Diabetes: Autonomic neuropathy
Last updated: 06/08/2017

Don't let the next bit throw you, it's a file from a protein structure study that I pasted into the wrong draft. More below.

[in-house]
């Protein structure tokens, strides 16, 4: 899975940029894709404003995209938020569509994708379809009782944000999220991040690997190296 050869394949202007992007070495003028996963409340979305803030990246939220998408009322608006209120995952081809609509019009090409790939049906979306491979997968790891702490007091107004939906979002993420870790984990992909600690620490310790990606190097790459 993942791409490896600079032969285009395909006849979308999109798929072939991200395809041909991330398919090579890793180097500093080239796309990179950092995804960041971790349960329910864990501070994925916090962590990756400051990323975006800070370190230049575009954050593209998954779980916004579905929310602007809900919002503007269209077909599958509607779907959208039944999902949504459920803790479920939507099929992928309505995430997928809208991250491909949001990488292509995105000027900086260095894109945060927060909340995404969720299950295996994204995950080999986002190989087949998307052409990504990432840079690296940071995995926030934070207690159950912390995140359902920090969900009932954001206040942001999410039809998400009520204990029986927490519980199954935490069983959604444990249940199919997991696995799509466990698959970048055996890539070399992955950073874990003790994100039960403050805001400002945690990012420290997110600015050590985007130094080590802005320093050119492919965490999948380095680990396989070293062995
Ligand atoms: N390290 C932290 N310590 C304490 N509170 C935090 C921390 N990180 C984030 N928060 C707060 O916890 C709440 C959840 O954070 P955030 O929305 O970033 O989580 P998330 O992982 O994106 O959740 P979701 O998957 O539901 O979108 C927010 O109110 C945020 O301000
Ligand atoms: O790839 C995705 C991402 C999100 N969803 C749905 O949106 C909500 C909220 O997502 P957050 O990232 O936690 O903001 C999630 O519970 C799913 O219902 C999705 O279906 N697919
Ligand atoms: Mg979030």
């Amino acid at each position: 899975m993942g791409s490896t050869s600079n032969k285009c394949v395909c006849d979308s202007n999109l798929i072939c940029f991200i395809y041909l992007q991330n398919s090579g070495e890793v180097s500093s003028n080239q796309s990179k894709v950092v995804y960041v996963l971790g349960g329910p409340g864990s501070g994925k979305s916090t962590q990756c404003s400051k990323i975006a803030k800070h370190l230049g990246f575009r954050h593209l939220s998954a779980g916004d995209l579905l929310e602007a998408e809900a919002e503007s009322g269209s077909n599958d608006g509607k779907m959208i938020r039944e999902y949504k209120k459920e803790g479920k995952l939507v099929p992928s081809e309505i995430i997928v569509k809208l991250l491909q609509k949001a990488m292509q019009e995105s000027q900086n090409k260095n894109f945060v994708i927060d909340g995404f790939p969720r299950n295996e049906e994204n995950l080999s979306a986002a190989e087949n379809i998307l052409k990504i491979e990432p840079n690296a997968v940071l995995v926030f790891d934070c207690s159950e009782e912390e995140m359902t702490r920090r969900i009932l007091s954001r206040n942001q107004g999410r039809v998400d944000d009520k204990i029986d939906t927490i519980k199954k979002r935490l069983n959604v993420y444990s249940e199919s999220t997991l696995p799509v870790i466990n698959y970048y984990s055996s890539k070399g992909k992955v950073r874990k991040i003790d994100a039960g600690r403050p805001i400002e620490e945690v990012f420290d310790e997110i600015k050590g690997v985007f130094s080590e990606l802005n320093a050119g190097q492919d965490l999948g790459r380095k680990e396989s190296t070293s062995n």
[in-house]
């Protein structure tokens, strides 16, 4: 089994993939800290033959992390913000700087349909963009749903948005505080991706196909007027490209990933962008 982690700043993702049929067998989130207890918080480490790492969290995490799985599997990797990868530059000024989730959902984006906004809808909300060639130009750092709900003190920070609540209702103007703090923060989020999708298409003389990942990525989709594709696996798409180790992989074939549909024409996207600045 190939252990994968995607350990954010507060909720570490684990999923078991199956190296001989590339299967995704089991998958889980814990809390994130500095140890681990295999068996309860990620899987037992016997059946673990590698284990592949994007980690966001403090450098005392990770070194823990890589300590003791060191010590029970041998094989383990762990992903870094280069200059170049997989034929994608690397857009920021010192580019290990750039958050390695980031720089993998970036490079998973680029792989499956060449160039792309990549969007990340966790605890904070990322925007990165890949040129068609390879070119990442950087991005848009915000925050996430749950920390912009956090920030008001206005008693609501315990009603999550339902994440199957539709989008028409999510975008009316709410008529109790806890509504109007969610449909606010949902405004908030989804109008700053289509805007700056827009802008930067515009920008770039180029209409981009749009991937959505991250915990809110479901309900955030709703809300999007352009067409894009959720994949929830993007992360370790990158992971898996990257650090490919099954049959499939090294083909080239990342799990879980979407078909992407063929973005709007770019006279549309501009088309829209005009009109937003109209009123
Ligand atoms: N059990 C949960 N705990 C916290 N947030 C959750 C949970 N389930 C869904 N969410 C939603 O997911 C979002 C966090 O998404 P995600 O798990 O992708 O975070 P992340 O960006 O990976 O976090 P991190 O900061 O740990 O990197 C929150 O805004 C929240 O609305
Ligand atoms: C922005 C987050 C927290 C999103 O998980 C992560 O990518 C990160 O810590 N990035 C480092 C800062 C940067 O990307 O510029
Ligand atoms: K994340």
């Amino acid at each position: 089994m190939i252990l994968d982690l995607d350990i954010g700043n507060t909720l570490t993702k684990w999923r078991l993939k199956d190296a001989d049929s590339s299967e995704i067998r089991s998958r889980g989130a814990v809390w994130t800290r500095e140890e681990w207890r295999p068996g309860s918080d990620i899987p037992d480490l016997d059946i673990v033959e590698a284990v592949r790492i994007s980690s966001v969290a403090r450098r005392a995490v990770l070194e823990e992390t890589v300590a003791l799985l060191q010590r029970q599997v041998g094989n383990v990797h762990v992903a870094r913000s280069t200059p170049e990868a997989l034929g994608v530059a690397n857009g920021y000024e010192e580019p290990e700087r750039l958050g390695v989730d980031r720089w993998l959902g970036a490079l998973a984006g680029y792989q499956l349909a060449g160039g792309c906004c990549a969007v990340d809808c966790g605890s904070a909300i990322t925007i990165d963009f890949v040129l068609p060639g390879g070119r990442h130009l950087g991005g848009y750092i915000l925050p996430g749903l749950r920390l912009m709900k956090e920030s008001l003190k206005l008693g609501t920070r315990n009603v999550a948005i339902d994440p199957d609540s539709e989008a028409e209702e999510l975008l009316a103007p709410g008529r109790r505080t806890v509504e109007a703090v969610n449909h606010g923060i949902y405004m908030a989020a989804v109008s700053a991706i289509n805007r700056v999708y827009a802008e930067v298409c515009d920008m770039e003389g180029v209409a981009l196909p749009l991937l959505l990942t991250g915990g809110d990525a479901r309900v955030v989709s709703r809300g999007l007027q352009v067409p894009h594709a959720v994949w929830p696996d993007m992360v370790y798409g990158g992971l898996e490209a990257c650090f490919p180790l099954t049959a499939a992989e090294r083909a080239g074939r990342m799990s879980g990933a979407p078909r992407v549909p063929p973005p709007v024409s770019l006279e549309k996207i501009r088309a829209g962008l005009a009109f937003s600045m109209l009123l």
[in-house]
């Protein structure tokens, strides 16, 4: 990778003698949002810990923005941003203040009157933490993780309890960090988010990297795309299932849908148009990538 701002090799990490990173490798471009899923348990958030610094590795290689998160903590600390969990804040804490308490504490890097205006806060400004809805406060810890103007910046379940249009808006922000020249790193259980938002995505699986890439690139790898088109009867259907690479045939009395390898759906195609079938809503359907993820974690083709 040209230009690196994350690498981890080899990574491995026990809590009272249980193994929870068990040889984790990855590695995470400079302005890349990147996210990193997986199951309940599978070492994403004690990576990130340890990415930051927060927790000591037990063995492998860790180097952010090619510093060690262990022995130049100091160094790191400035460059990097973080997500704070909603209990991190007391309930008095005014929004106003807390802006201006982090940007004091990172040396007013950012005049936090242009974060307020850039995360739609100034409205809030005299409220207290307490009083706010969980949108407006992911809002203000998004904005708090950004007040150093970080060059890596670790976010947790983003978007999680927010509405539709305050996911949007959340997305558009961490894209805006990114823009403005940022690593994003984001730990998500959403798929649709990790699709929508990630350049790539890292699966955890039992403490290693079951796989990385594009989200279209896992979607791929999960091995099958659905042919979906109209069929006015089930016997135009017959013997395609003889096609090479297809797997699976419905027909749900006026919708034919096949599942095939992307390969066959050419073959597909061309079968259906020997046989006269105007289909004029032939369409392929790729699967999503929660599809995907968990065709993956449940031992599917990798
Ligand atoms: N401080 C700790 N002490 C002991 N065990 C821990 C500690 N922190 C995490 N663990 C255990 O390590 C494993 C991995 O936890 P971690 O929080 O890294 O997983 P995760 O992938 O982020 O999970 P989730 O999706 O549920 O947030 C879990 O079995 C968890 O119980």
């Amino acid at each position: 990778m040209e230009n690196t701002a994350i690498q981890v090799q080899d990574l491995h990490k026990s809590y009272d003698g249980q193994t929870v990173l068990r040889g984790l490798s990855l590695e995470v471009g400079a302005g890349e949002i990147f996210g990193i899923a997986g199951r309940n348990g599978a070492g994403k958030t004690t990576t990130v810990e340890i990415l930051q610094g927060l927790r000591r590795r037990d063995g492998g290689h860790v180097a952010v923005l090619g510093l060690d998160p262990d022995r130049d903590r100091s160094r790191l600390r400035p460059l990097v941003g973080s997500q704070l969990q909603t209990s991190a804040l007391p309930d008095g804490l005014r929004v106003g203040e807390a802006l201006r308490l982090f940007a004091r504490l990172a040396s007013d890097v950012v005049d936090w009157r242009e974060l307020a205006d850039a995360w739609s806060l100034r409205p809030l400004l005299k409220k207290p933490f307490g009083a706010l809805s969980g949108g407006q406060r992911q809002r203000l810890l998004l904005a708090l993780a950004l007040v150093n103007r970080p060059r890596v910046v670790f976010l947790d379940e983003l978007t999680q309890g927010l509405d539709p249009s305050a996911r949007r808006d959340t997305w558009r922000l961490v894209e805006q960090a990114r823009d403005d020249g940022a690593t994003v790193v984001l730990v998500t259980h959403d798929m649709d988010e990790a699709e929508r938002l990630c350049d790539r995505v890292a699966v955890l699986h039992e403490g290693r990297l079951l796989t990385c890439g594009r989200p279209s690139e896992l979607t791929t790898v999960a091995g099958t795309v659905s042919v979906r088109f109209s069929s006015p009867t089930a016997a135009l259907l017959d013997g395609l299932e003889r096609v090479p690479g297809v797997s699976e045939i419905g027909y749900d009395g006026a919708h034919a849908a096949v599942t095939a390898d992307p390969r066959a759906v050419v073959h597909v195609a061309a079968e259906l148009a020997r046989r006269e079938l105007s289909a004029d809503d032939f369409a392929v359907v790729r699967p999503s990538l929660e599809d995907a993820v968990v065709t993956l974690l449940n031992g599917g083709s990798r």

Diabetic autonomic neuropathy can be defined as dysfunction of the sympathetic and parasympathetic nervous systems due to poor glycemic control. All autonomically innervated organs are affected but those most commonly implicated include the eye, bladder, intestine, reproductive organs, sweat glands, and cardiovascular system. One of the earliest findings in these patients is resting tachycardia and decreased heart rate variability. Additionally, they can have orthostatic bradycardia and tachycardia, postural hypotension(POTTS). These patients are particularly prone to labile hemodynamics under general anesthesia. The presence of gastroparesis can increase risk of aspiration and they are also prone to urinary retention under general anesthesia. These patients are also susceptible to thermodysregulation as damage to the autonomic nervous system results in anhidrosis and inability to cool one’s self. However, under general anesthesia, their peripheral neuropathy can predispose them to poor or delayed vasoconstriction and subsequent hypothermia.
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